[aprssig] Snow, Back-feed, Shocking things
ko6th_greg at hotmail.com
Mon Feb 8 22:06:32 CST 2010
Not to keep the discussion going, but I haven't seen this morsel of input...
I am told that a Transfer Switch also is constructed to prevent an arc-welded contact from keeping the circuit live. With standard circuit breakers (like the 100A "mains" breakers in a typical home panel), there is a small but non-zero chance that opening the breakers will not actually open the circuit due to a failed contact. There is pretty much no way to detect that this has occurred, until you've killed someone upstream.
> From: k7ftp at k7ftp.net
> To: aprssig at tapr.org
> Date: Mon, 8 Feb 2010 15:14:28 -0700
> Subject: Re: [aprssig] Snow, Back-feed, Shocking things
> From: "Tom Mandera" <tsm1 at tmcom.com>
> > How is a transfer switch significantly different from disconnecting the
> > main breaker (which could have failed and be passing electricity even when
> > off, but uncommon) before plugging on the backup power?
> A real transfer switch employs a BREAK BEFORE MAKE architecture. Either the
> generator is connected to the circuit, nothing is connected to the circuit,
> or the utility is connected to the circuit. Really a DPTT with a center off
> A real transfer switch connects between the house circuit breaker panel and
> the circuits that can be generator powered. When they are properly
> installed, they guarantee that you can't backfeed the utility and
> potentially cause problems (or death).
> Here is a link to an installation of a real transfer switch.
> Personally, I believe that we have way too many laws and restrictions in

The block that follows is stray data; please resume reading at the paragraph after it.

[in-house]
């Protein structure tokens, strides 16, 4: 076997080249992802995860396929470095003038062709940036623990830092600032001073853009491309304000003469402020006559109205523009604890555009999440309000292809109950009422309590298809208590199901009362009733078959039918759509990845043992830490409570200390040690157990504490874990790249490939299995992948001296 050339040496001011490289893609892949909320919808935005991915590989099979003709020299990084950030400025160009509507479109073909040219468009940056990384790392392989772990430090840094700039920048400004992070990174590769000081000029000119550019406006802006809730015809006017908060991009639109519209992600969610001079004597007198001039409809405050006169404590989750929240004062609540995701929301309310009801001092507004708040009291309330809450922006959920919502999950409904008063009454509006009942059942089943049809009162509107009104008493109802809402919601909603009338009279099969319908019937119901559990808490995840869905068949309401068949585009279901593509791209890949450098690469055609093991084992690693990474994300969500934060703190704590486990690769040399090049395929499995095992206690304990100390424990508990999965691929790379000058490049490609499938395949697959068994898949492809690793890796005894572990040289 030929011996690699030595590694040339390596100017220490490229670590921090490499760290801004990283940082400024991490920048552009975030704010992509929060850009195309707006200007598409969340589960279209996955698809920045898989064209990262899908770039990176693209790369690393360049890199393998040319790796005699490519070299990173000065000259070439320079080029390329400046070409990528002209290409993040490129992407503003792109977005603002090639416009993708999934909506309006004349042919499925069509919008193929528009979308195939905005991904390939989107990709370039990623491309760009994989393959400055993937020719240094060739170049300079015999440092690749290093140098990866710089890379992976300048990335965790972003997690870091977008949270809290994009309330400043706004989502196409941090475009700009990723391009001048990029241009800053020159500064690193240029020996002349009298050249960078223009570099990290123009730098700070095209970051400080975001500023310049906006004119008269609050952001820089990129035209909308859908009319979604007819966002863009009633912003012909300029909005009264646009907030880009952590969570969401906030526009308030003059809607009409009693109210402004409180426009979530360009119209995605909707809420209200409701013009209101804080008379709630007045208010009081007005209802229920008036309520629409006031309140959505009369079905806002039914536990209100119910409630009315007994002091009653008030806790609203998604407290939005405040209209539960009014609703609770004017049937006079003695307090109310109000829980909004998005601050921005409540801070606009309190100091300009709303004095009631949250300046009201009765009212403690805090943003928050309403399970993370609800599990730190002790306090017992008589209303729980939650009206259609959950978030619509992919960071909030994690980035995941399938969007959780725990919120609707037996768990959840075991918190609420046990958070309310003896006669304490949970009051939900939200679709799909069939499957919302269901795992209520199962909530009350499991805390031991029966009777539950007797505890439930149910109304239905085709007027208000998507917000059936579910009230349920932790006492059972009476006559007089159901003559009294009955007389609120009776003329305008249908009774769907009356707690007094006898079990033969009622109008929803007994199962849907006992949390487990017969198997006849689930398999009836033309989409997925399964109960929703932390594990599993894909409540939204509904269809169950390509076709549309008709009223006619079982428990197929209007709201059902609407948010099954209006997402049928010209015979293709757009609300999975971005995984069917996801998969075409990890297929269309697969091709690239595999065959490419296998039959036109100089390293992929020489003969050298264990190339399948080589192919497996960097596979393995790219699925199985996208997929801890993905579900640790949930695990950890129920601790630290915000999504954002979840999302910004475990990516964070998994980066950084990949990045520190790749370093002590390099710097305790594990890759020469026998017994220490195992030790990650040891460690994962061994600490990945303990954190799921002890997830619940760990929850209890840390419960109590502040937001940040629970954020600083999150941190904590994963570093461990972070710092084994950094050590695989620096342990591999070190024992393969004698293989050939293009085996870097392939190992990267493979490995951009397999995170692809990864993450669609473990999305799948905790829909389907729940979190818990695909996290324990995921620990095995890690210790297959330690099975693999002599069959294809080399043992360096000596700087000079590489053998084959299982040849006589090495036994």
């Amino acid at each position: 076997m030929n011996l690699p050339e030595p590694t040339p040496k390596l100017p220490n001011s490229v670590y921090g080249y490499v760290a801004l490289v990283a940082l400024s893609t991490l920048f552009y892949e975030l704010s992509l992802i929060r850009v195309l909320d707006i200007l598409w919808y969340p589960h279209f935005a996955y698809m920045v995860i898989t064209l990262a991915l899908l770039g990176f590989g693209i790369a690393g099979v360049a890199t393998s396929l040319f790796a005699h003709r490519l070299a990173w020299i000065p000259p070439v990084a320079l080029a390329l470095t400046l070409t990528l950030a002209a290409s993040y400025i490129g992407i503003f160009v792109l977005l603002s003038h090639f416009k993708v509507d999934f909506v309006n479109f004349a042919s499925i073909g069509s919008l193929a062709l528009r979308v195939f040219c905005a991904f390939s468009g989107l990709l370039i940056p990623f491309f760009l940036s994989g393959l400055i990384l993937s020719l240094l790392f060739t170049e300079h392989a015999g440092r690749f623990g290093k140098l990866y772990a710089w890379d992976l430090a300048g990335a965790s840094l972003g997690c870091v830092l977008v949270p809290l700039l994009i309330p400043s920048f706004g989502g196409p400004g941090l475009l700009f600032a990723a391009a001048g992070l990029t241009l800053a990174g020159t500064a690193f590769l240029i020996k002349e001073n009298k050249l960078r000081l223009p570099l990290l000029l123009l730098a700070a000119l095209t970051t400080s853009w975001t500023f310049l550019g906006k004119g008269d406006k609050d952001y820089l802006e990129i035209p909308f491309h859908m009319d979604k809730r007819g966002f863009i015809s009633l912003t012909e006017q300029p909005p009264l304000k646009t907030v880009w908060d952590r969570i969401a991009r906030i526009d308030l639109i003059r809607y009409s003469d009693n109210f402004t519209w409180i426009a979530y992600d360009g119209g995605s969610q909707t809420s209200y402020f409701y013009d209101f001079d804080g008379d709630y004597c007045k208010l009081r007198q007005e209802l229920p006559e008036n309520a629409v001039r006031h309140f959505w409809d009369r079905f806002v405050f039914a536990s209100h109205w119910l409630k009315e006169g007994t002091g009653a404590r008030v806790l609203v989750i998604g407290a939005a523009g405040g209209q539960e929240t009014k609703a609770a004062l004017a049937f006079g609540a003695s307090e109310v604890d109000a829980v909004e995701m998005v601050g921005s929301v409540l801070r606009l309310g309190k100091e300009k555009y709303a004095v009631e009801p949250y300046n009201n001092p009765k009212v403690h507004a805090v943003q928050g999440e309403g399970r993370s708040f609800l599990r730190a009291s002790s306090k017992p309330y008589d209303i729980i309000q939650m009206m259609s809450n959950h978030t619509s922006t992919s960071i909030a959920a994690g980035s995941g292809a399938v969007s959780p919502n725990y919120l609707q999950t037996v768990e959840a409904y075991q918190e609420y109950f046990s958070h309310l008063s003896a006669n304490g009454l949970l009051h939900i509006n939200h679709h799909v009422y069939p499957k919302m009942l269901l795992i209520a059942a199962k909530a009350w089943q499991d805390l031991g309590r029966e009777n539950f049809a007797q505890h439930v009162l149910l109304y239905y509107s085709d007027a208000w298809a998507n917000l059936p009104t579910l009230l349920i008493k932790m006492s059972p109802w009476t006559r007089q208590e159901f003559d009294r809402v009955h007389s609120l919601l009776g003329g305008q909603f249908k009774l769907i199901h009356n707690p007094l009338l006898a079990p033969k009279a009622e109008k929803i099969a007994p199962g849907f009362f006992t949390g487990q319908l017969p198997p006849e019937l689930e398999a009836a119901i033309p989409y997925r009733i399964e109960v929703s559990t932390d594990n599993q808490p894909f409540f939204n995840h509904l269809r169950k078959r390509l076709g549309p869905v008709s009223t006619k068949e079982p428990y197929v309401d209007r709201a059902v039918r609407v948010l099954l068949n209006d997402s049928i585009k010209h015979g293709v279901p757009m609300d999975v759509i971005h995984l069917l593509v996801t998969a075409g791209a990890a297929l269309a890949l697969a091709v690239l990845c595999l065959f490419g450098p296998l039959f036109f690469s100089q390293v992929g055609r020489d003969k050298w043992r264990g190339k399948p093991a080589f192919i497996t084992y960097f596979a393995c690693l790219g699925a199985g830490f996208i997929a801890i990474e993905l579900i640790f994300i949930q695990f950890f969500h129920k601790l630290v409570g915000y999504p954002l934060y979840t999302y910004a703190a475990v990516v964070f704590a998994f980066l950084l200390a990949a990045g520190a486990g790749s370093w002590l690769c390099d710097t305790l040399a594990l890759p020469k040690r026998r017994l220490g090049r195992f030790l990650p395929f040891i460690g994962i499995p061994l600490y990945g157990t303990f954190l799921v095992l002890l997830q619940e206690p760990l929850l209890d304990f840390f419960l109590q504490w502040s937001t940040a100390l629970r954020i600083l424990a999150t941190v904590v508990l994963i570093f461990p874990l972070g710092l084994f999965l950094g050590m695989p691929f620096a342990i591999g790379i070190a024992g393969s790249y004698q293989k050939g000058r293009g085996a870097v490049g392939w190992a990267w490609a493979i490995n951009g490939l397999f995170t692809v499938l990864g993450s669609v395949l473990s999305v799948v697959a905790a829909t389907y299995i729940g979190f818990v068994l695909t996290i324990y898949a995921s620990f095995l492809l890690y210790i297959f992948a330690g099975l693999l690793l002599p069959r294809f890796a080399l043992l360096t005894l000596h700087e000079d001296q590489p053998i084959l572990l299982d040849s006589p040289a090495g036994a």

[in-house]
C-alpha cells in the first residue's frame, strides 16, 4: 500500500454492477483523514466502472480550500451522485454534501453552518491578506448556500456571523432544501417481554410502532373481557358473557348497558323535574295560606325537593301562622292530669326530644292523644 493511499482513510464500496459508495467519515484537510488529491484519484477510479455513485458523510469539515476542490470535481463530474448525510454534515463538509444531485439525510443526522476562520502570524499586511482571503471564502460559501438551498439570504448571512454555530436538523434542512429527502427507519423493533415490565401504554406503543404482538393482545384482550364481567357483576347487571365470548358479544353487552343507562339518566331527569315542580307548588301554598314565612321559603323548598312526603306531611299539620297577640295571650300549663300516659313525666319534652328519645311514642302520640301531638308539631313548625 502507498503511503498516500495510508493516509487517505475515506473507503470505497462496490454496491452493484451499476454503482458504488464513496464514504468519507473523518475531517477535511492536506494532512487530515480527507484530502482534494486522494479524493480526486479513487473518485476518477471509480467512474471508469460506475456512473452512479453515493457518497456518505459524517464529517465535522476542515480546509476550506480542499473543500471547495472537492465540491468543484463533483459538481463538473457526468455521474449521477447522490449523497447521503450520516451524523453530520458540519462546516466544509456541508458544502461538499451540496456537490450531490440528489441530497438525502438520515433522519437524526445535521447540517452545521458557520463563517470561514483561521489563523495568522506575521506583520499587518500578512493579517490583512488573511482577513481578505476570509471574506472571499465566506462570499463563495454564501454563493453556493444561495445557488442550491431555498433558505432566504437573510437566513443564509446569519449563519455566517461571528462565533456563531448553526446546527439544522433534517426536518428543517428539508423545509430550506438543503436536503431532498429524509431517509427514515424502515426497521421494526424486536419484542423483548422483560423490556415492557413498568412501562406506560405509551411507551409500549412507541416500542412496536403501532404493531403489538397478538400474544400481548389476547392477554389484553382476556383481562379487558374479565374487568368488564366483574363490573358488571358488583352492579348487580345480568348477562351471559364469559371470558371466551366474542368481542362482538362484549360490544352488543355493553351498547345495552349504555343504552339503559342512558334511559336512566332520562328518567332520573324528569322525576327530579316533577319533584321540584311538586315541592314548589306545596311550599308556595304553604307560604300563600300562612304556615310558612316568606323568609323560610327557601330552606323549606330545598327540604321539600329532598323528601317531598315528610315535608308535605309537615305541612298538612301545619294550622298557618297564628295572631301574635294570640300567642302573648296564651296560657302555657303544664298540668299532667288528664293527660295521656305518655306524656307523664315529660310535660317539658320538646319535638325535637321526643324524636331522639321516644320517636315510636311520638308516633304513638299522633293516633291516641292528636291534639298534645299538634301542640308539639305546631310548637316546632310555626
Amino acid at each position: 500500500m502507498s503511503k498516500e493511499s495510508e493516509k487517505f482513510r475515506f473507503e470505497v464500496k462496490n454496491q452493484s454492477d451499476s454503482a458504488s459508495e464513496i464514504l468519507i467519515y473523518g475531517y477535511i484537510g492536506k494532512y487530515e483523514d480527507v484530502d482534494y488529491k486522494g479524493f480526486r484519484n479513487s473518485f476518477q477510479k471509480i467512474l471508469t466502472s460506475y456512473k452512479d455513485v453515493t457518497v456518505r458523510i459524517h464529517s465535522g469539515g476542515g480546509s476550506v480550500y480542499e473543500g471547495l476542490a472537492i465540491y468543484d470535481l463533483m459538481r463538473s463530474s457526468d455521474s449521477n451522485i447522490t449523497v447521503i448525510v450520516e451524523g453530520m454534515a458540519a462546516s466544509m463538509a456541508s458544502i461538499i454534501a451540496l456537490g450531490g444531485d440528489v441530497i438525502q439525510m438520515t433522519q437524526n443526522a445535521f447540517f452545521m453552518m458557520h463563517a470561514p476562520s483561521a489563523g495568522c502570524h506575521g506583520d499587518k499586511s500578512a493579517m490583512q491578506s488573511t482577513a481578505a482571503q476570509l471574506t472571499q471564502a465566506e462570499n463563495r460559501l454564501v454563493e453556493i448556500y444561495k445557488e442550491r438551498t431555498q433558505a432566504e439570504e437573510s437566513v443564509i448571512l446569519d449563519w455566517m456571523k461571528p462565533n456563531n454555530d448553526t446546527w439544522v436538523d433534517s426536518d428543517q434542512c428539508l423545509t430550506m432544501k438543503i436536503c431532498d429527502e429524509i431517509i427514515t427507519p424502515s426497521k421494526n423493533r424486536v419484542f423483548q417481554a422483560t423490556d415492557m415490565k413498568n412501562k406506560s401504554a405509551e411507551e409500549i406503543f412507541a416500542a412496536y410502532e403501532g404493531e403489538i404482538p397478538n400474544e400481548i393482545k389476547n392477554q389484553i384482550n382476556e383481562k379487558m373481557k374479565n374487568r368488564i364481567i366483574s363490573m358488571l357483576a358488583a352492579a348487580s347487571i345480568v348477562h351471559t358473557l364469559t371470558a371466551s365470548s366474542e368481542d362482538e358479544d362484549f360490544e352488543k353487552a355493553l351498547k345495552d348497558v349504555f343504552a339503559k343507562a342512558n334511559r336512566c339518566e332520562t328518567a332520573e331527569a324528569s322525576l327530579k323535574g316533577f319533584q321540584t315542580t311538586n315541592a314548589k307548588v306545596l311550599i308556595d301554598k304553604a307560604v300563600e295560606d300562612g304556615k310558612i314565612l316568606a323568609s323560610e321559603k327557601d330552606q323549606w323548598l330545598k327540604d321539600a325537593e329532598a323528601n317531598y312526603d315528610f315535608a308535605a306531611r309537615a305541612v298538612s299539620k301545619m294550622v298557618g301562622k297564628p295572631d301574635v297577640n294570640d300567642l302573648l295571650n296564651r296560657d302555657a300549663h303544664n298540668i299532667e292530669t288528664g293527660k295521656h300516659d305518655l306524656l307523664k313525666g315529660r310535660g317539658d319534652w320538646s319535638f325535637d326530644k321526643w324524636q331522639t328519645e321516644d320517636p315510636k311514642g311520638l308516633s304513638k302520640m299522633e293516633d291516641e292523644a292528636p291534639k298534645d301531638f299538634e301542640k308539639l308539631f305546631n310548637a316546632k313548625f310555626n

> this country, but that there are things that are SMART to do. We shouldn't
> legislate them, but our elected officials (and the appointed ones they
> select) love to try to legislate away all stupidity and carelessness, and
> they usually legislate away all of the freedom in the process.
> But like I said - there are things that are SMART to do. Electricians don't
> use MALE plugs as power SOURCES because of the exposed contacts. FEMALE
> receptacles are used for SOURCES because the contacts are protected -
> reducing the likelihood of someone getting shocked. The setup that Bob has
> created is acceptable as long as BOB is the one working with it and he
> ALWAYS does it correctly. If he doesn't, or if someone else is working with
> it, the likelihood of a problem is GREATLY increased.
> Let's compare this with the rules of firearm safety.
> TREAT EVERY FIREARM AS IF IT IS LOADED
> NEVER ALLOW THE MUZZLE TO POINT AT ANYTHING YOU ARE NOT WILLING TO DESTROY
> KEEP YOUR FINGER OFF OF THE TRIGGER UNTIL THE FIREARM IS POINTED AT A TARGET
> YOU ARE PREPARED TO SHOOT
> If these rules are always followed, then the likelihood of injury or death
> in the event of a malfunction is little or none. If any one of the rules is
> ignored, the likelihood goes up. If two of the rules are ignored, they go
> up more. It's the same with this situation.
> There is a more practical standpoint on this. When I lived in Oregon, the
> local power utility would not start to work on the lines in an area if there
> was any sign of a generator in operation until someone had verified that the
> generator was incapable of being connected to a home - or that a transfer
> switch of the type I linked to above was installed and being used. If they
> found a setup like what Bob is using, they would not work on the lines in
> that area until it was disconnected and the cable used was "safed". Bob
> might have some very angry neighbors that are waiting for their power to be
> restored when they find out that he is the one holding it up while he argues
> with the utility company. While his setup might be safe as long as he is
> the one that sets it up and he does everything right, there is enough
> potential for issues that they would be within their abilities under local
> laws and codes to demand that he disconnect it and keep it that way.
> Just as a telco can disconnect any phone line which has problem-causing
> equipment attached, the power utility can do the same thing.
> In this case, there is a legal and affordable way to avoid the issue. I'd
> recommend it.
> Jim - K7FTP
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